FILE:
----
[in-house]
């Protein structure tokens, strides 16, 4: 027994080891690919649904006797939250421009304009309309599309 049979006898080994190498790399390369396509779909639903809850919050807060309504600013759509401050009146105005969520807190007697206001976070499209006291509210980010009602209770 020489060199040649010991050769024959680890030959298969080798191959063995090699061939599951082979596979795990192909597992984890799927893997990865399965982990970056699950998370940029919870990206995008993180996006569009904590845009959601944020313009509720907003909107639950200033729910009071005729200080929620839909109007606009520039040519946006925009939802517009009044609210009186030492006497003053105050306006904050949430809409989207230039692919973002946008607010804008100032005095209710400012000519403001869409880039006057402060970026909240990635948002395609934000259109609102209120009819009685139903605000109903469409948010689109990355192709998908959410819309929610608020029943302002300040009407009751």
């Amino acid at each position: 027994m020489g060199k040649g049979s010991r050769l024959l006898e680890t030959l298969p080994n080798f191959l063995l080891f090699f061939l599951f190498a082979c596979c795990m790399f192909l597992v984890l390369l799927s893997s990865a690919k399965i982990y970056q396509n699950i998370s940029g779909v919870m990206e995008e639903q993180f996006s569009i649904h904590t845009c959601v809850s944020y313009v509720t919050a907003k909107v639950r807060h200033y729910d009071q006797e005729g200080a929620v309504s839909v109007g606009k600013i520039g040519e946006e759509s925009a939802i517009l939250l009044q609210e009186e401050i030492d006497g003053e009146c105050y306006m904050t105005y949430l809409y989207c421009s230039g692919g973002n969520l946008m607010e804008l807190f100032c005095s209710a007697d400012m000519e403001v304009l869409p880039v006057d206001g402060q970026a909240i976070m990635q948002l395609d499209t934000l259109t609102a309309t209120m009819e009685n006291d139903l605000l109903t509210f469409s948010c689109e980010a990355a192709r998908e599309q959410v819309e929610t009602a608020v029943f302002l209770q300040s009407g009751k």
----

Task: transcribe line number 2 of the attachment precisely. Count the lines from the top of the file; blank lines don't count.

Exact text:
């Protein structure tokens, strides 16, 4: 027994080891690919649904006797939250421009304009309309599309 049979006898080994190498790399390369396509779909639903809850919050807060309504600013759509401050009146105005969520807190007697206001976070499209006291509210980010009602209770 020489060199040649010991050769024959680890030959298969080798191959063995090699061939599951082979596979795990192909597992984890799927893997990865399965982990970056699950998370940029919870990206995008993180996006569009904590845009959601944020313009509720907003909107639950200033729910009071005729200080929620839909109007606009520039040519946006925009939802517009009044609210009186030492006497003053105050306006904050949430809409989207230039692919973002946008607010804008100032005095209710400012000519403001869409880039006057402060970026909240990635948002395609934000259109609102209120009819009685139903605000109903469409948010689109990355192709998908959410819309929610608020029943302002300040009407009751």